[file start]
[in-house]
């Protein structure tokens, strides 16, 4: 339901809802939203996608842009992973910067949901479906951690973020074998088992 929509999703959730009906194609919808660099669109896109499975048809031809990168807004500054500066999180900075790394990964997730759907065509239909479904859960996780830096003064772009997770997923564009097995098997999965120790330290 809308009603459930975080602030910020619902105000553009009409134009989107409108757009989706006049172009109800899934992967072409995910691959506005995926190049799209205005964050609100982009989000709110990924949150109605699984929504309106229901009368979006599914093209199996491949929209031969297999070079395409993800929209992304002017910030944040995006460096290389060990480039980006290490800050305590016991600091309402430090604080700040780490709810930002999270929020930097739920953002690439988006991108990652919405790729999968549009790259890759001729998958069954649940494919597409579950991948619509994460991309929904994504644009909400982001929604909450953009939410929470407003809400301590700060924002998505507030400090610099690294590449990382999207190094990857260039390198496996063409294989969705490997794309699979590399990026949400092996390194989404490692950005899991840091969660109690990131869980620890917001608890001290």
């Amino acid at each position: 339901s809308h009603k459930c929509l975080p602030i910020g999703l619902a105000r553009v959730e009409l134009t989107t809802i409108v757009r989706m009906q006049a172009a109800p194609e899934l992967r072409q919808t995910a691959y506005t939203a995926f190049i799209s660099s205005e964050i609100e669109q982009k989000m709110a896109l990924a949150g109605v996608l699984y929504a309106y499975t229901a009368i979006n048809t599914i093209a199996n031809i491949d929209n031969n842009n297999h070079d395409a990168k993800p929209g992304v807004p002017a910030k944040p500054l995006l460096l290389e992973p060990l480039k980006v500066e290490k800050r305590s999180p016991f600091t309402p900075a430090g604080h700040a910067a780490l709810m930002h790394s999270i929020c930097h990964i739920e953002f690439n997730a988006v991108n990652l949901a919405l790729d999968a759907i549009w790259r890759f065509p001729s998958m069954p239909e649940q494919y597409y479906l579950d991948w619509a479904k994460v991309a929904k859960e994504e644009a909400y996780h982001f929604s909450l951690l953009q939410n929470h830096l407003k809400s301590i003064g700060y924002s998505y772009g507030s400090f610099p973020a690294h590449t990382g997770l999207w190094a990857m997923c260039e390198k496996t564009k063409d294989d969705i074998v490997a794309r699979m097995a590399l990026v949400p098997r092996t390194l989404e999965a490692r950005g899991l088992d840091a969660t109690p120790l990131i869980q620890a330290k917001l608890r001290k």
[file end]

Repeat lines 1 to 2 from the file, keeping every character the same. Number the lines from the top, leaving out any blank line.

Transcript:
[in-house]
């Protein structure tokens, strides 16, 4: 339901809802939203996608842009992973910067949901479906951690973020074998088992 929509999703959730009906194609919808660099669109896109499975048809031809990168807004500054500066999180900075790394990964997730759907065509239909479904859960996780830096003064772009997770997923564009097995098997999965120790330290 809308009603459930975080602030910020619902105000553009009409134009989107409108757009989706006049172009109800899934992967072409995910691959506005995926190049799209205005964050609100982009989000709110990924949150109605699984929504309106229901009368979006599914093209199996491949929209031969297999070079395409993800929209992304002017910030944040995006460096290389060990480039980006290490800050305590016991600091309402430090604080700040780490709810930002999270929020930097739920953002690439988006991108990652919405790729999968549009790259890759001729998958069954649940494919597409579950991948619509994460991309929904994504644009909400982001929604909450953009939410929470407003809400301590700060924002998505507030400090610099690294590449990382999207190094990857260039390198496996063409294989969705490997794309699979590399990026949400092996390194989404490692950005899991840091969660109690990131869980620890917001608890001290």